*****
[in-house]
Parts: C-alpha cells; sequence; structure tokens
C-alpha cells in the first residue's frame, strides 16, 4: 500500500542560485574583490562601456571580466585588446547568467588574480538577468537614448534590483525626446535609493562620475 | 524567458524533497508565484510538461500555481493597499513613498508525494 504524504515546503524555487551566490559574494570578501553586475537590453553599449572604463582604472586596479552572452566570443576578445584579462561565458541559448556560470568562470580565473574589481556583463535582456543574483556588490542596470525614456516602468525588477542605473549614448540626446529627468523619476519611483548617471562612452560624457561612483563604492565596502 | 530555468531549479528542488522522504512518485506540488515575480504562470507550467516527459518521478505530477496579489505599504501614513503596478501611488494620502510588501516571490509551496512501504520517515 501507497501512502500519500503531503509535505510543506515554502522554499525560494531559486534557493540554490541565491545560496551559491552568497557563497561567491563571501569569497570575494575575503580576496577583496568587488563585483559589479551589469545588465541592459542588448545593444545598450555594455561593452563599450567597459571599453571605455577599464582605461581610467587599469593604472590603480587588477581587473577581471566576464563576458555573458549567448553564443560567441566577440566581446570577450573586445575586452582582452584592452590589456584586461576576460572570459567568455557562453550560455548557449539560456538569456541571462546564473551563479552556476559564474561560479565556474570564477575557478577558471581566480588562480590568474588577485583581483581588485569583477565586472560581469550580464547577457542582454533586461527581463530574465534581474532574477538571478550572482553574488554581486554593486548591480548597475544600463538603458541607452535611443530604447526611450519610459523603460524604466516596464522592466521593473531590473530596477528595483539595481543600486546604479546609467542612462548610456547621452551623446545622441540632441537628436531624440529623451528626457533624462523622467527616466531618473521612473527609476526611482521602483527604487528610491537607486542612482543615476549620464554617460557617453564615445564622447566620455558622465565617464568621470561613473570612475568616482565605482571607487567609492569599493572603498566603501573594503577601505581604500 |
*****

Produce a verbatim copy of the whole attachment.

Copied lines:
[in-house]
Parts: C-alpha cells; sequence; structure tokens
C-alpha cells in the first residue's frame, strides 16, 4: 500500500542560485574583490562601456571580466585588446547568467588574480538577468537614448534590483525626446535609493562620475 | 524567458524533497508565484510538461500555481493597499513613498508525494 504524504515546503524555487551566490559574494570578501553586475537590453553599449572604463582604472586596479552572452566570443576578445584579462561565458541559448556560470568562470580565473574589481556583463535582456543574483556588490542596470525614456516602468525588477542605473549614448540626446529627468523619476519611483548617471562612452560624457561612483563604492565596502 | 530555468531549479528542488522522504512518485506540488515575480504562470507550467516527459518521478505530477496579489505599504501614513503596478501611488494620502510588501516571490509551496512501504520517515 501507497501512502500519500503531503509535505510543506515554502522554499525560494531559486534557493540554490541565491545560496551559491552568497557563497561567491563571501569569497570575494575575503580576496577583496568587488563585483559589479551589469545588465541592459542588448545593444545598450555594455561593452563599450567597459571599453571605455577599464582605461581610467587599469593604472590603480587588477581587473577581471566576464563576458555573458549567448553564443560567441566577440566581446570577450573586445575586452582582452584592452590589456584586461576576460572570459567568455557562453550560455548557449539560456538569456541571462546564473551563479552556476559564474561560479565556474570564477575557478577558471581566480588562480590568474588577485583581483581588485569583477565586472560581469550580464547577457542582454533586461527581463530574465534581474532574477538571478550572482553574488554581486554593486548591480548597475544600463538603458541607452535611443530604447526611450519610459523603460524604466516596464522592466521593473531590473530596477528595483539595481543600486546604479546609467542612462548610456547621452551623446545622441540632441537628436531624440529623451528626457533624462523622467527616466531618473521612473527609476526611482521602483527604487528610491537607486542612482543615476549620464554617460557617453564615445564622447566620455558622465565617464568621470561613473570612475568616482565605482571607487567609492569599493572603498566603501573594503577601505581604500 |